There were a number of significant legal developments impacting the construction industry over the past year. Here are my top three:
1. Ohio Supreme Court Enforces "Pay-if-Paid" Clause
The Ohio Supreme Court in Transtar Electric, Inc. v. A.E.M. Electric Services Corp., Slip Opinion No. 2014-Ohio- 3095 announced a bright line rule that "[t]he use of the term 'condition precedent' in the payment provision of a contract between a general contractor and a subcontractor" is essentially magic language that on its own "clearly and unequivocally shows the intent of those parties to transfer the risk of the project owner's nonpayment from the general contractor to the subcontractor." Opinion, at syllabus #2.
Ohio courts have traditionally enforced 'pay-if-paid' language to operate as an absolute bar to a lower-tier's right to payment only if the 'pay-if-paid' clause clearly and unequivocally showed that the parties intended to shift the traditional risk of owner non-payment from the general contractor to its lower-tier.
If the payment clause did not meet this high bar, Ohio law instead required courts to find that the 'pay-if-paid' clause was to be treated as a 'pay-when-paid' clause that did not shift the risk of nonpayment but instead still required the contractor to pay its lower tier within a reasonable period of time. Disputes over the enforceability of 'pay-if-paid' or 'pay-when-paid' clauses in Ohio have thus turned on whether the contract has clearly and unambiguously indicated that the lower-tier was accepting the risk of owner-non-payment.
Though the Ohio Supreme Court's decision in Transtar does not change the Ohio law that requires clear and unambiguous language to enforce a pay-if-paid clause, it establishes Ohio as a state where the phrase "condition precedent" in a subcontract payment clause will create a pay-if-paid clause and "negate the need for additional language to demonstrate the intent to transfer the risk [of owner nonpayment]." Opinion at paragraph 25.
2. Texas Supreme Court Throws Out "No Damage for Delay" Clause when there is Bad Faith or Other Active Interference by the Owner
The Texas Supreme Court, in a nationally watched case, found that a "no damage for delay" clause – generally enforceable in Texas – could not bar owner-caused delay damages when they "resulted from fraud, misrepresentation, or other bad faith on the part of one seeking the benefit of the provision."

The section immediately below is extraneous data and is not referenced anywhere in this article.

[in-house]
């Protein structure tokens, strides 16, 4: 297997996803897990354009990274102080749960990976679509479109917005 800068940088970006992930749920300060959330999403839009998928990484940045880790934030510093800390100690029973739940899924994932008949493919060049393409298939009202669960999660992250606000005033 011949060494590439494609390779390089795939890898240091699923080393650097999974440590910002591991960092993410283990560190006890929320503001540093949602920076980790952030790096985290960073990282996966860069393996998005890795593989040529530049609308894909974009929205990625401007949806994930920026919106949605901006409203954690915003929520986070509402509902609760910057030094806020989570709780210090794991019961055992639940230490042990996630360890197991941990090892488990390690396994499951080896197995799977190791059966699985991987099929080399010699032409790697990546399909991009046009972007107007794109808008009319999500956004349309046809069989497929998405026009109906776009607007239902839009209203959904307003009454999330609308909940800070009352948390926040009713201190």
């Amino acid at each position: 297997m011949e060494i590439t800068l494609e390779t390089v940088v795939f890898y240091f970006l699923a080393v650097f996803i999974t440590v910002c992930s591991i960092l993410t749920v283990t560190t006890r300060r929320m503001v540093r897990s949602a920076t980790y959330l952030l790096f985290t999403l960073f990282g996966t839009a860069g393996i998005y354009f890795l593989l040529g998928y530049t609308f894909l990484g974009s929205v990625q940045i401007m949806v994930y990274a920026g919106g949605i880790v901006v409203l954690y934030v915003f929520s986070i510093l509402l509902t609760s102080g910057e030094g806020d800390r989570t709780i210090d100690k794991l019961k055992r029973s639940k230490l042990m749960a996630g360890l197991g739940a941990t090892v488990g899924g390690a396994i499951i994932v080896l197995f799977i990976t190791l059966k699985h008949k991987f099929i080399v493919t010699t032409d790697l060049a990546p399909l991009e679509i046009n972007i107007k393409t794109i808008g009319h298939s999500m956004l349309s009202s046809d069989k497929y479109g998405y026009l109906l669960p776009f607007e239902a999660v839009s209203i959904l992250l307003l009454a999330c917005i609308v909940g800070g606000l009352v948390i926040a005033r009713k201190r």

The Court also reaffirmed the principle that "a contractual provision' exempting a party from tort liability for harm caused intentionally or recklessly is unenforceable on grounds of public policy.'"
"To say otherwise would be incentivize wrongful conduct and damage contractual relations."
"This conclusion is supported by … court decisions in at least 28 American jurisdictions. We join the overwhelming consensus." Zachary Construction v. Port of Houston Authority, No. 12-0772, (TX August 29, 2014).
We assisted with the amicus brief supporting the winning position filed by the American Subcontractors Association.
3. Ohio Supreme Court Finds Later Enacted Statute of Repose Unenforceable to Bar Construction Defect Claims
Ohio and most other states have a "statute of repose" which basically provides that a certain amount of time after substantial completion one cannot be sued for construction defects or other injuries. For example, Ohio currently has a 10-year statute of repose set forth in R.C. §2305.131.
The Supreme Court of Ohio was faced with a case where a condominium complex was finished in 1990 and defects were not discovered until 2003. As Ohio had no enforceable statute of repose in 2003 (it had been declared unconstitutional), the Supreme Court ruled that the later enacted Ohio statute of repose could not be applied retroactively to bar the defect claim.
Instead the Supreme Court ruled that the condo association had four years after the date of discovery of the defect to file its claim and had timely done so. Oaktree Condominium Assn., Inc. v. Hallmark Bld. Co., 2014-Ohio-1937.
This case means that some construction defect claims, by condo associations or others, may survive even though construction was completed more than a decade ago.